- More on the construction of D.C. Stadium: http://blogs.weta.org/boundarystones/2012/11/21/dc-dome
- For more detail on the government’s role in integrating the team, and the whole process of integration in general, this book is a very interesting read: Thomas G. Smith, Showdown: JFK and the Integration of the Washington Redskins, (Boston, MA: Beacon Press, 2011). I also sourced it heavily over the course of this article.
- Charles K. Ross, Outside the Lines: African Americans and the Integration of the National Football League, (New York: NYU Press, 2001).
- The official team history, which makes no mention of any of these events except for Bobby Mitchell’s signing: http://www.redskins.com/team/history/history-by-decades.html
- ^ The team had racked up one win per season during their final two years before integration (both of them, incidentally, against the Dallas Cowboys.) Their season records, in case you’re interested, are here and here.
- ^ To which sportswriter Leon Smith snarked, “Year after year, [he] explains that there just aren’t any Negro football players good enough to play on his squad, which annually finishes at the bottom of its league.” Leon Smith, “Smith’s Griddle…,” Los Angeles Tribune, January 1, 1960.
- a, b Shirley Povich, “This Morning…,” Washington Post, April 27, 1961.
- ^ Thomas G. Smith, Showdown: JFK and the Integration of the Washington Redskins, (Boston, MA: Beacon Press, 2011), 168. Other choice quotes: “[Marshall is] getting more publicity than any loser since Robert E. Lee.” — Povich. (Ibid., 121); and, as referenced in the title, “[Quarterback Norm] Snead faces the blackest future and the whitest huddle of any team in the league.” — Ted Maule, Sports Illustrated. (Ibid., 141)
- ^ Ibid., 121. (Confidential to Dan Snyder: These are maybe not your best options.)
- ^ And he doubled down as criticism mounted. In 1959, he changed the fight song’s lyrics from “Fight for old D.C.” to “Fight for old Dixie.” Ibid., 120-1.
- ^ Washington was the first NFL team to have all of their games televised.
- ^ He had argued against integrating the NFL for decades, and was most likely the one responsible for brokering the “gentleman’s agreement” that barred black players from the League in the first place, in 1933. Beforehand, there had been a handful of black players in the NFL in every season since its inception. In that same year, incidentally, he also changed his team’s name from the “Braves” to the “Redskins,” both because he wanted a stronger connection with Fenway Park co-inhabitants the Boston Red Sox, and because he lacked any concept of subtlety. (Interestingly enough, the Red Sox were also the last team in their league to integrate.)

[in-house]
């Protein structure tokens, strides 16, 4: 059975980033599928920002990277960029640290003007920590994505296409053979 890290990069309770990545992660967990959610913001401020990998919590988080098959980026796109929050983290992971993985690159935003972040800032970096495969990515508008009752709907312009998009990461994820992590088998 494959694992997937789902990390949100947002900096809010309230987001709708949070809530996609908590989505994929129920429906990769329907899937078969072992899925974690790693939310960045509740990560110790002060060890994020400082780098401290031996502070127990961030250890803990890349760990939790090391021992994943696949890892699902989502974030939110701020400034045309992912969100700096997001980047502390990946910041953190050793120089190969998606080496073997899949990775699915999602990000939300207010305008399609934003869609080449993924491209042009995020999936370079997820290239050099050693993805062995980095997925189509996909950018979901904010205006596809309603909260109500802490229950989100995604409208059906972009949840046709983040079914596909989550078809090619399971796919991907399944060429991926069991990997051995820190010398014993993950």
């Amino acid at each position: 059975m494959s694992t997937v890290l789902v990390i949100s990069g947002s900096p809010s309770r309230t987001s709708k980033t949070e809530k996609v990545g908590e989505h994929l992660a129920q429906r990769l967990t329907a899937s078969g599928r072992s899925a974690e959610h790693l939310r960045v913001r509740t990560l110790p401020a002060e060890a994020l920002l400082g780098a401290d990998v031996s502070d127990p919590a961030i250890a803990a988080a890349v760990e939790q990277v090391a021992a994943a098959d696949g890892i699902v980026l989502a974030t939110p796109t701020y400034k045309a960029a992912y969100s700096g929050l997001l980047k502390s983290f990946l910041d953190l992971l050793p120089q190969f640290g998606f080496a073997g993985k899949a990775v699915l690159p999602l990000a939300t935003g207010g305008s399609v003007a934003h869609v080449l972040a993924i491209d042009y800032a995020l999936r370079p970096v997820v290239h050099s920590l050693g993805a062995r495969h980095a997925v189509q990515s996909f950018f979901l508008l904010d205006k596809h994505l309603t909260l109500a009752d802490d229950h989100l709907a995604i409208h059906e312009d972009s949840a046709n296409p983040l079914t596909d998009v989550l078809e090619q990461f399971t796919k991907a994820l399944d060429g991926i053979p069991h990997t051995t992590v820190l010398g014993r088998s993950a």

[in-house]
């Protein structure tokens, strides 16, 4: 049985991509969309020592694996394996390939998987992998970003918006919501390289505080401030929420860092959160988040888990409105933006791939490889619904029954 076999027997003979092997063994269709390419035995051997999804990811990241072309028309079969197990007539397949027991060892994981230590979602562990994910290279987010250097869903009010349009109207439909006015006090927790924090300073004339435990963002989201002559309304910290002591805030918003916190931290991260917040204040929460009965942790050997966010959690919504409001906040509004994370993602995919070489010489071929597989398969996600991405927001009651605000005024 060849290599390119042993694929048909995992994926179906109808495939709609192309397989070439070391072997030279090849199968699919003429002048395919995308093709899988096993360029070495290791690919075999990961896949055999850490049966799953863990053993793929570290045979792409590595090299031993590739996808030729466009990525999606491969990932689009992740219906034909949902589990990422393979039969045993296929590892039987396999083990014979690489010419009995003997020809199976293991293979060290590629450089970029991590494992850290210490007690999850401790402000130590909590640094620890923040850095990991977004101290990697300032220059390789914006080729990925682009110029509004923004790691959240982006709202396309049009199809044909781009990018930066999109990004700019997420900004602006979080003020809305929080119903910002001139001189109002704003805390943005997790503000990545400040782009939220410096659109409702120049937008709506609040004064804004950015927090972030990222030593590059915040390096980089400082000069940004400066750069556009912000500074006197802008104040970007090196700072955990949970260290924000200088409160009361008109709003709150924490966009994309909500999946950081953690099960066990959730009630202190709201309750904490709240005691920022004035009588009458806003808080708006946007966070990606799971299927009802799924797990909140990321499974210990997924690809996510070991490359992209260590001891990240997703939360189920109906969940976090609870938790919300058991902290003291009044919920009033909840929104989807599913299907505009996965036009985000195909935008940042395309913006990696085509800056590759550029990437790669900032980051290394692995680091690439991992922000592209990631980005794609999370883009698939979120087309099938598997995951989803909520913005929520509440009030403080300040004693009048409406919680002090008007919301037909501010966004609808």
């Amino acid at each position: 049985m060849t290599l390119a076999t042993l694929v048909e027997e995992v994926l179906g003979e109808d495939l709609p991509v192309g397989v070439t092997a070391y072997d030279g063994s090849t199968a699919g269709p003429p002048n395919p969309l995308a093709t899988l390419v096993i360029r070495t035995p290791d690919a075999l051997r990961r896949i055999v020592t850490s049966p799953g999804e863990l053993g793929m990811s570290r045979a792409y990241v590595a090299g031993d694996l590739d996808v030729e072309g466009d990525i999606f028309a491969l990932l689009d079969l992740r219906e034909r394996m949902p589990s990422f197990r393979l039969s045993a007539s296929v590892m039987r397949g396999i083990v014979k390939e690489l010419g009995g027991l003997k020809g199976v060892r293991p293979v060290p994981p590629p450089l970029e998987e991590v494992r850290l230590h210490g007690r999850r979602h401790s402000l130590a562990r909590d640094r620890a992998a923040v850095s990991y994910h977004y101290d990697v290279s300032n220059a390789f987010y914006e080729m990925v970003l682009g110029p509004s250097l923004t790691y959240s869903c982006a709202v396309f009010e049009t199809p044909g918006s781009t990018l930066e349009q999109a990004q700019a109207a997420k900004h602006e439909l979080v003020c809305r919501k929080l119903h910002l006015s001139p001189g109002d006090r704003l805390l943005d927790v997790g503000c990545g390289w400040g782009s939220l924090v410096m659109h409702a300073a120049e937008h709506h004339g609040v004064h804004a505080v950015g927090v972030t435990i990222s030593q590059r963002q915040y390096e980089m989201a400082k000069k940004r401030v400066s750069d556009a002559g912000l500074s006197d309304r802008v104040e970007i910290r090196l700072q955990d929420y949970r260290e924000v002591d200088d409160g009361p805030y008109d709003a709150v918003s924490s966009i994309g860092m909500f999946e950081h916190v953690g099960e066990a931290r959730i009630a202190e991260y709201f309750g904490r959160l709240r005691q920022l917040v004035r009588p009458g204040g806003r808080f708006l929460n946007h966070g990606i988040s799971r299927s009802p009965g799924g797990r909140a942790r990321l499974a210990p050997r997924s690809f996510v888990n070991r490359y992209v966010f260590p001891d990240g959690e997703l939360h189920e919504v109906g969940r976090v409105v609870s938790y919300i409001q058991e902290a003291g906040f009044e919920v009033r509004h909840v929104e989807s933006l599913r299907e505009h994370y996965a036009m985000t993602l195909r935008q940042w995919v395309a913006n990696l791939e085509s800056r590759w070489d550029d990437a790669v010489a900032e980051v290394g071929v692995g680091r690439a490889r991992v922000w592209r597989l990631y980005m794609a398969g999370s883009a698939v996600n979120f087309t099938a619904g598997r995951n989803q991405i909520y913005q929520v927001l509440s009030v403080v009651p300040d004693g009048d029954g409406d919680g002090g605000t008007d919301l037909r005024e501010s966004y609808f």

- ^ Thomas Smith, Showdown, 126.
- ^ Thomas Smith, Showdown, 202-3.
- ^ Ibid., 150.
- ^ “Redskins Face Negro Issue On Picket Line,” Washington Post, September 30, 1961.
- ^ Thomas Smith, Showdown, 166-7.
- ^ Thomas Smith, Showdown, 158.
- ^ Sadly, Davis was diagnosed with leukemia in 1962, and never played a professional game before his untimely death in 1963.
- ^ Shirley Povich, “This Morning...,” Washington Post, November 17, 1961. (This comment came before their heroic triumph over the 4-9 Cowboys in the final game of the season.)
- ^ Thomas Smith, Showdown, 178.
- ^ Ibid., 176.
- ^ In a later interview with Frank Boggs of the Dallas Times-Herald: “Q — Once, you were picketed because of not playing Negroes...Did that picketing ever bother you? A — No.” [end of response] Thomas Smith, Showdown, 186.
- ^ Thomas G. Smith, "1962: The Year That Changed the Redskins," Washingtonian, 10 Oct 2011. http://www.washingtonian.com/blogs/capitalcomment/1962-the-year-that-changed-the-redskins.php
- ^ The team started the season with a six-game undefeated streak before running out of steam and winding up in 4th place in the NFL East. Still, it’s better than last.